Box Design

Large 1 tonne storage boxes for potatoes are the main commercial method of European storage. During the early 1960s there was a move from more casual storage of potatoes in large piles in growers’ sheds to neat vertical stacking of potatoes in large pallet based boxes up to 6 or 7-high in purpose-built stores. These boxes at the time typically varied from half to one tonne (1000 kg) capacity and the buyer usually dictated the exact plan size and height of the boxes, often to match that customers existing box stock.

1000 kg potato boxes

Now almost the entire British potato crop is stored in these boxes in purpose-built stores, whether for seed or for ware (consumption). They are block-stacked loaded up to 8 boxes high if tested to the BS Class 8, usually several boxes deep (front to back) either side of a central aisle in a large storage building. Most boxes are made from one of the European pines or UK spruce, since these species seem to suit the English crop and are able to take the large loads in the stores. The loads have to be withstood without respite for several months of indoor storage and experience has shown this intensity can only be economically met by sawn timber. Other materials such as recycled thermoplastic have not been successful due to innadequate strength under long term load.

Safety and design. During the period of change from loose-piled storage to large boxes, from the 1960s to 1992 there was no British Standard to guide potato box construction, nor any commercial guide, such as a Potato Marketing Board design guide. The HSE became concerned over what they considered unsafe height stacks (at the time they felt 4-high was a safe limit) and this was causing wasted high storage space and higher costs in stores originally built for 7 or 8 high. The Potato Marketing Board (later the Potato Council) supported the technical development work proposed and PalletLink chaired the user/box manufacturer  group contract to produce the technical content for BS 7611. The aim of the BS was a test for greater stack height (now max 8) with appropriate benefits.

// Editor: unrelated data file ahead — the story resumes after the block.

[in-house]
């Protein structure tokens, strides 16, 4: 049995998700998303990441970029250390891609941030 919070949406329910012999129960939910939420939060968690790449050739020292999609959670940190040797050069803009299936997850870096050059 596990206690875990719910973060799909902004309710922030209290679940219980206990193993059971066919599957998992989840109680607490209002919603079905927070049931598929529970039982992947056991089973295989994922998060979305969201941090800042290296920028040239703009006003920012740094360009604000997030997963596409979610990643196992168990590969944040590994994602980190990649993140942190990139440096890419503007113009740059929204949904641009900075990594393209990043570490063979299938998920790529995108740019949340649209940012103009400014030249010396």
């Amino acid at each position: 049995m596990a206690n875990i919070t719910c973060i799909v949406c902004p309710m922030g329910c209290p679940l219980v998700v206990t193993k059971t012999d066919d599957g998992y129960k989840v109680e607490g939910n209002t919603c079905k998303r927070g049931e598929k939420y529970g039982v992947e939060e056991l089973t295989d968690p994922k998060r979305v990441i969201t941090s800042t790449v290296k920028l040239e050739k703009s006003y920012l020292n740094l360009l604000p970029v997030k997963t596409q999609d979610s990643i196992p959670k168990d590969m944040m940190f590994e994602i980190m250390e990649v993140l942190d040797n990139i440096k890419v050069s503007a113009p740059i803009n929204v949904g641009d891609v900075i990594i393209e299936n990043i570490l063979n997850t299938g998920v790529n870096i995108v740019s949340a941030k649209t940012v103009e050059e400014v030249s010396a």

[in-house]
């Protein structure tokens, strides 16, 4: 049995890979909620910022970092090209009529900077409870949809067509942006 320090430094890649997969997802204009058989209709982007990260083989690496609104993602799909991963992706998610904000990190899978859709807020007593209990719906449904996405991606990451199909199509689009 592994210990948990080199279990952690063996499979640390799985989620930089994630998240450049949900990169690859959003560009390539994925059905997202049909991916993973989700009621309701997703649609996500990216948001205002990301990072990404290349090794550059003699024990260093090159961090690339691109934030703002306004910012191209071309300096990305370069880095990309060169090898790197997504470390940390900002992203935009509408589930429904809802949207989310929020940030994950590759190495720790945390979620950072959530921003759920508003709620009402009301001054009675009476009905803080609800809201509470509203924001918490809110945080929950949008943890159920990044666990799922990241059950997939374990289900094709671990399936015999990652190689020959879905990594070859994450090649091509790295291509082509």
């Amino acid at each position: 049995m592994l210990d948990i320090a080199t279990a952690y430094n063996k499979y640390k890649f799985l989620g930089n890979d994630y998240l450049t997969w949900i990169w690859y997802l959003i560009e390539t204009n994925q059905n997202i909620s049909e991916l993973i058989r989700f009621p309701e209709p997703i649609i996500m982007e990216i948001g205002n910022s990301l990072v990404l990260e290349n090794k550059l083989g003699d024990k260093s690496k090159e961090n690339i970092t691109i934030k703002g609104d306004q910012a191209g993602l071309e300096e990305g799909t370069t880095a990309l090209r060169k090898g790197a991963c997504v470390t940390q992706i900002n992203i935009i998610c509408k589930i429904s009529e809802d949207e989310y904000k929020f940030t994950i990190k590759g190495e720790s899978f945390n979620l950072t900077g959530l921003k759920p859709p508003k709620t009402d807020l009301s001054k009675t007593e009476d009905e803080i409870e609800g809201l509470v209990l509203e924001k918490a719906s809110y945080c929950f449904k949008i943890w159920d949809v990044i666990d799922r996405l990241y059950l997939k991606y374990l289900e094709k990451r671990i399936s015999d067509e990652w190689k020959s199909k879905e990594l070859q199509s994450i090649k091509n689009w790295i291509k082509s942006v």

In 1992 after a substantial amount of testing and development BS 7611: Potato storage boxes for mechanical handling was published, it reflected industry needs and listed several plan sizes each of 1000 kg capacity. These, in the strongest well braced constructions permitted stacks up to 8-high maximum. The BS 7611 is now considered a benchmark for box construction by box manufacturers, potato growers and supermarket processors. 

Zero chemical treatment. If under cover with ventilation and low humidity wood boxes are long lasting. however wood can decay with inapropriate storage if debris such as old tubers remain or boxes are stored outside. Timber boxes treated with chemical preservative. are now strictly not permissible for storage of poatoes for human consumption, since there are as yet no preservative treatments authorised in the UK or EU for use with timber in contact with foodstuffs. Note that boxes used for seed potatoes are unfortunately indistinguishable from preservative-free boxes produced for potatoes for human consumption. 1000 kg seed boxes are the same size and design as boxes used for potatoes for human consumption and may too easily end up in the food-chain. This needs to be redressed.

There is an EN standard (also a UK standard) aimed at food processors and supermarkets requiring packaging users to audit any chemicals in packaging, this is EN 15593: Management of hygiene in the production of packaging for foodstuffs - Requirements. There have been several claims for damages and loss of business where traces of wood preservatives have been found in foodstuffs. The marking of all seed boxes at manufacture if preservatives have been used (as SEED ONLY) would be beneficial and likely to be in any revision of th BS 7611.

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